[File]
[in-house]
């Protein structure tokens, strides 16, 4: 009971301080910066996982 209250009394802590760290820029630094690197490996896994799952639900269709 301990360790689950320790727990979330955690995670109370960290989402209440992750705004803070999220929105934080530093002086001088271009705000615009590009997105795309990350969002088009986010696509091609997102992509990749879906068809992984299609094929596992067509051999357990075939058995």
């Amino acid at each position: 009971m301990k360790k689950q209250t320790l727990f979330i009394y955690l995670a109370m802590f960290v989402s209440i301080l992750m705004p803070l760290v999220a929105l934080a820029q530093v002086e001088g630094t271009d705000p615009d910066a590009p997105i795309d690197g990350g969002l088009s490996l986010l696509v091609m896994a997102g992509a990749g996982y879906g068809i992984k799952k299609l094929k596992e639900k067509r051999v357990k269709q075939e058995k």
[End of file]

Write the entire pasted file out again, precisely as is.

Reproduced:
[in-house]
């Protein structure tokens, strides 16, 4: 009971301080910066996982 209250009394802590760290820029630094690197490996896994799952639900269709 301990360790689950320790727990979330955690995670109370960290989402209440992750705004803070999220929105934080530093002086001088271009705000615009590009997105795309990350969002088009986010696509091609997102992509990749879906068809992984299609094929596992067509051999357990075939058995």
């Amino acid at each position: 009971m301990k360790k689950q209250t320790l727990f979330i009394y955690l995670a109370m802590f960290v989402s209440i301080l992750m705004p803070l760290v999220a929105l934080a820029q530093v002086e001088g630094t271009d705000p615009d910066a590009p997105i795309d690197g990350g969002l088009s490996l986010l696509v091609m896994a997102g992509a990749g996982y879906g068809i992984k799952k299609l094929k596992e639900k067509r051999v357990k269709q075939e058995k």